- to better evaluate the incidence of Carney's triad among pediatric GIST patients and obtain tissue samples for comparison"
Dr. Antonescu is one of the researchers who has published multiple articles on pediatric GIST and who continues to study the disease. She maintains a tissue bank of pediatric GIST tumor tissue in coordination with other researchers, specifically Constantine Stratakis, MD of the NIH.
Dr. Constantine Stratakis of NIH said the following about this pediatric clinic: "My hope is that we will find the gene(s) involved in patients with GISTs (and related tumors) so that we can have better treatments for them in the future." Dr. Stratakis is continuing the Carney Triad research of Dr. Aidan Carney, who discovered Carney Triad (GIST, paraganglioma, and pulmonary chondroma). Dr. Stratakis and Dr. Carney together identified a separate hereditary condition, the Carney-Stratakis dyad (GIST and paraganglioma, affecting males and females equally). Dr. Stratakis maintains and is adding to the tissue bank originally started by Dr. Carney.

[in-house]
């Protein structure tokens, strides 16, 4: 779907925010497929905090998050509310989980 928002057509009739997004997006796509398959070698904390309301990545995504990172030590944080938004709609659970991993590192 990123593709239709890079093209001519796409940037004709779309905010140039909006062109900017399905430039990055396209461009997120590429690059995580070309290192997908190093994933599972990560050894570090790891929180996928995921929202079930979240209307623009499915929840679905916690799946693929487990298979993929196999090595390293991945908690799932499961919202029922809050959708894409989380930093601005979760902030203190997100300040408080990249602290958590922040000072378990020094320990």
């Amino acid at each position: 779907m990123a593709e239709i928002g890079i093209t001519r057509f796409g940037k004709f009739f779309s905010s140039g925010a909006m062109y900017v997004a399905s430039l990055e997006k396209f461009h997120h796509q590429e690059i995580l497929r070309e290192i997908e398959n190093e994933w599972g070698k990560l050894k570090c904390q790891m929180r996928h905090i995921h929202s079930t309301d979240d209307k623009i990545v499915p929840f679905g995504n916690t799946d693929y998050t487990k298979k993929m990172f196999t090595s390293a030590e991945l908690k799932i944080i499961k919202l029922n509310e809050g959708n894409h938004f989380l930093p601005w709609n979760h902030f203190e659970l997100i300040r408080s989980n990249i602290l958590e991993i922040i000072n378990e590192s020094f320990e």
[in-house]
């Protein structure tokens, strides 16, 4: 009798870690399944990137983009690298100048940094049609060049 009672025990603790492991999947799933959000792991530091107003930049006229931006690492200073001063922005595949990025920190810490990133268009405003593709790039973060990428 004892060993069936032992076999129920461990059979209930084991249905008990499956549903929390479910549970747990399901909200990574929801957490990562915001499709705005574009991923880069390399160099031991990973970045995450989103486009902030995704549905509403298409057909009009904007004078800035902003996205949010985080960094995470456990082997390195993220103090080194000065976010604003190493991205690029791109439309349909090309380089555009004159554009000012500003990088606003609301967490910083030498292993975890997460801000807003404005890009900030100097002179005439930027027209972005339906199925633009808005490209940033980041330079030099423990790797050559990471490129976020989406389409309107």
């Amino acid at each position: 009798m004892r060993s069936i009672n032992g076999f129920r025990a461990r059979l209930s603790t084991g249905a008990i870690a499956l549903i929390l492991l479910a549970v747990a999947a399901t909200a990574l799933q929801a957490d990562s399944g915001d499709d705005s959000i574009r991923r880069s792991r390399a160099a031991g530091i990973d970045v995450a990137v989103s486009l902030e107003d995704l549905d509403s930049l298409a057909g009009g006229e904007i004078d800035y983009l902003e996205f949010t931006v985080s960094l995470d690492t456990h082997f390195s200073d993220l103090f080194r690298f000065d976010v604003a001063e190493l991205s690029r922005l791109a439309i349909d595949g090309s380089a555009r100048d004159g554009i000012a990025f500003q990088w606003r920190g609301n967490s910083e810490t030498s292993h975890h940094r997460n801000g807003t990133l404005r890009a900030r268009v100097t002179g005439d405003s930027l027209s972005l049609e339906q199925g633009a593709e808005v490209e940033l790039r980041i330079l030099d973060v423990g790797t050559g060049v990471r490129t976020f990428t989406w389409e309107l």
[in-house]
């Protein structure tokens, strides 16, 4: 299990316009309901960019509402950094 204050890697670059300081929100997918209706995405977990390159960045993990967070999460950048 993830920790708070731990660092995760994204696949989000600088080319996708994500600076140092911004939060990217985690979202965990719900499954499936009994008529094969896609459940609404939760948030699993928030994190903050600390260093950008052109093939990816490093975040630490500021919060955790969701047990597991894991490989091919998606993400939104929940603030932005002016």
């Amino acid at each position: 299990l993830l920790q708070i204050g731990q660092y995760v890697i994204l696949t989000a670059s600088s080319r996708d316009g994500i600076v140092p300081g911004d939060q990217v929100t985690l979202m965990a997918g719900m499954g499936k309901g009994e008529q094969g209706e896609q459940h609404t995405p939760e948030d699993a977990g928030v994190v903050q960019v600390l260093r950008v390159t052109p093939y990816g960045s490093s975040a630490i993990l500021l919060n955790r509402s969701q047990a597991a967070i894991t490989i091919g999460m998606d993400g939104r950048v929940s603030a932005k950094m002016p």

Clinic Participants and Appointments
Out of the 14 patients attending the break down of ages and gender was
1 male 10-12 years
3 males >18 years
2 females15-16 years
6 females >18 but < 30 years
2 females >30 years
During the actual clinic sessions on June 19, 2008 patients were scheduled a 30-minute slot with each of multiple specialists. The oncology appointment included a round table session with the patient and the top professionals in the field. All specialty groups including research, oncology, and surgery from both the NIH and the country were present. The doctors had already discussed each patient's history including scans, surgery history, drug therapy history, and response to drugs. During the oncology session, doctors allowed patients and/or parents to ask any and all questions in relation to the pediatric GIST diagnosis.
Questions and Ideas